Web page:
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Book Review: The Drama Years by Haley Kilpatrick

A closer look at the hardships of middle school. Any parent of a middle school girl would do well to pick up this book as a guide through their daughter’s tougher years.


I spent the past weekend moving from terror to gratitude. This is because after I watched the movie, Thirteen, I read The Drama Years by Haley Kilpatrick. It was a seemingly masochistic move for a mother of adolescents and one that left me frantic until I remembered that my daughters are no longer in middle school, and we are done with those painful days.

Well, hopefully.

Kilpatrick is the founder of the nonprofit, Girl TalkGirl Talk pairs middle school girls with high school mentors who have experienced middle school angst and can advise and support the younger girls. It’s advice from the source.

In The Drama Years, Kirkpatrick details this middle school minefield, based primarily on her own experiences and the experiences of other girls. And she includes suggestions for how parents can lessen the drama.

Mainly, if girls are busy with outside interests, there is little time left to be self-absorbed and dramatic.

Kilpatrick’s book deals with the issues that middle school girls face – issues that often feel life changing because of their power to alter social standing. Her description of the social changes that girls experience during these formative years terrified me. Can peer pressure and the desperate need to “fit in” really supplant all the parenting we do up to this point? Had I been blind and delusional and missed my daughters’ cries for help during her toughest years at school?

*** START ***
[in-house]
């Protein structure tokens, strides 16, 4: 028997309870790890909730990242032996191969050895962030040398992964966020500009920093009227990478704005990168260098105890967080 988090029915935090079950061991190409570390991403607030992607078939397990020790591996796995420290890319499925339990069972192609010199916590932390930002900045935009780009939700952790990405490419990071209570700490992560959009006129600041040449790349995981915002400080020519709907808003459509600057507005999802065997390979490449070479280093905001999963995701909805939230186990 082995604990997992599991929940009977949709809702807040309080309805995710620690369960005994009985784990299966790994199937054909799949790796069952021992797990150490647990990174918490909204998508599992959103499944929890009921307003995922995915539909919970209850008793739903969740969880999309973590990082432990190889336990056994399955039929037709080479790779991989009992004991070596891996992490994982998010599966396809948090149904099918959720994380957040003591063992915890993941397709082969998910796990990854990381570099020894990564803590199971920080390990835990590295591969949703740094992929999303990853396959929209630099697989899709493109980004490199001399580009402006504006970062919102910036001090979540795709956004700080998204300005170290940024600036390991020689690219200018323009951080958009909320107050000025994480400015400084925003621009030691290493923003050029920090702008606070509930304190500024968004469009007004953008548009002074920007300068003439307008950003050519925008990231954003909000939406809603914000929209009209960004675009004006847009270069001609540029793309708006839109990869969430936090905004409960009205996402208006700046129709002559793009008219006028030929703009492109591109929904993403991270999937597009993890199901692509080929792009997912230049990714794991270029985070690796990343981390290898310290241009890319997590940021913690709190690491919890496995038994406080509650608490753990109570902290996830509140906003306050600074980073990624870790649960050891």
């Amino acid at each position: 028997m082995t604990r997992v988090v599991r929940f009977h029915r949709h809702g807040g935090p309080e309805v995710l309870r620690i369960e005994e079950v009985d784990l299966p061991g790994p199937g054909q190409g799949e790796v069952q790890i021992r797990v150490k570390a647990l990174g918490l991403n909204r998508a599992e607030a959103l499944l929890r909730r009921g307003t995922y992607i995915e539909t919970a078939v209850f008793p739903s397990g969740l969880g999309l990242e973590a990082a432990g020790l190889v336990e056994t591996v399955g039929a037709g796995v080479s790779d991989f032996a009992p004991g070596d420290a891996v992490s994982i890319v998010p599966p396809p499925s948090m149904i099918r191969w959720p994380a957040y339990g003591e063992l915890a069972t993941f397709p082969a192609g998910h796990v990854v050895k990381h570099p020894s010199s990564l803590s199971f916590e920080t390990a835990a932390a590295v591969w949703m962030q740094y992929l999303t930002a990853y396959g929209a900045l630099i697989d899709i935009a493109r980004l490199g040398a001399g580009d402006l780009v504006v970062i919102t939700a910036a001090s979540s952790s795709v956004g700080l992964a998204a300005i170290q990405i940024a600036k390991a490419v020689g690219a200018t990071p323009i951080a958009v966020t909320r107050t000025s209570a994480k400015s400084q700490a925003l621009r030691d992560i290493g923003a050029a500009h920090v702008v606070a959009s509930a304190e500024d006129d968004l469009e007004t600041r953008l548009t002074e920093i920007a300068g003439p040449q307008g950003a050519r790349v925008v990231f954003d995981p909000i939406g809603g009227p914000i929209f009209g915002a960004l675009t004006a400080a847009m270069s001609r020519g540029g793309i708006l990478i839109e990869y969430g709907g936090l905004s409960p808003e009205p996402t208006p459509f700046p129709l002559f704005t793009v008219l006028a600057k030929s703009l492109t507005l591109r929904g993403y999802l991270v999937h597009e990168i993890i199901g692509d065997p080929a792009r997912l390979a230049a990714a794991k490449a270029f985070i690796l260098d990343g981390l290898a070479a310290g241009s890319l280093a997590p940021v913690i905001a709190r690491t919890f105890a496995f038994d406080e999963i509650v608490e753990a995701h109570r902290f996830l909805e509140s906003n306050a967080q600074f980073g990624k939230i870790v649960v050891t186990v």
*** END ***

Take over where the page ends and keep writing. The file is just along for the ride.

At first, this book made me feel like I had not been aware of what my daughters really experienced during those crucial years. But then, I remembered: not all girls go through the drama as profoundly as the author would have me believe. Every experience is different, and my daughters may not have experienced the pain of middle school drama so harshly.

The advice in this book would have been helpful when my daughters were younger. This book made me rethink how I responded to certain events and situations; I viewed many things as minor while my daughters likely considered them very important. Reading this book would have been a useful guide. But, better late than never – just in case I missed something, I am going to sit down with daughters and have a long chat!

Eca Taylor is the former circulation specialist for Your Teen Magazine.

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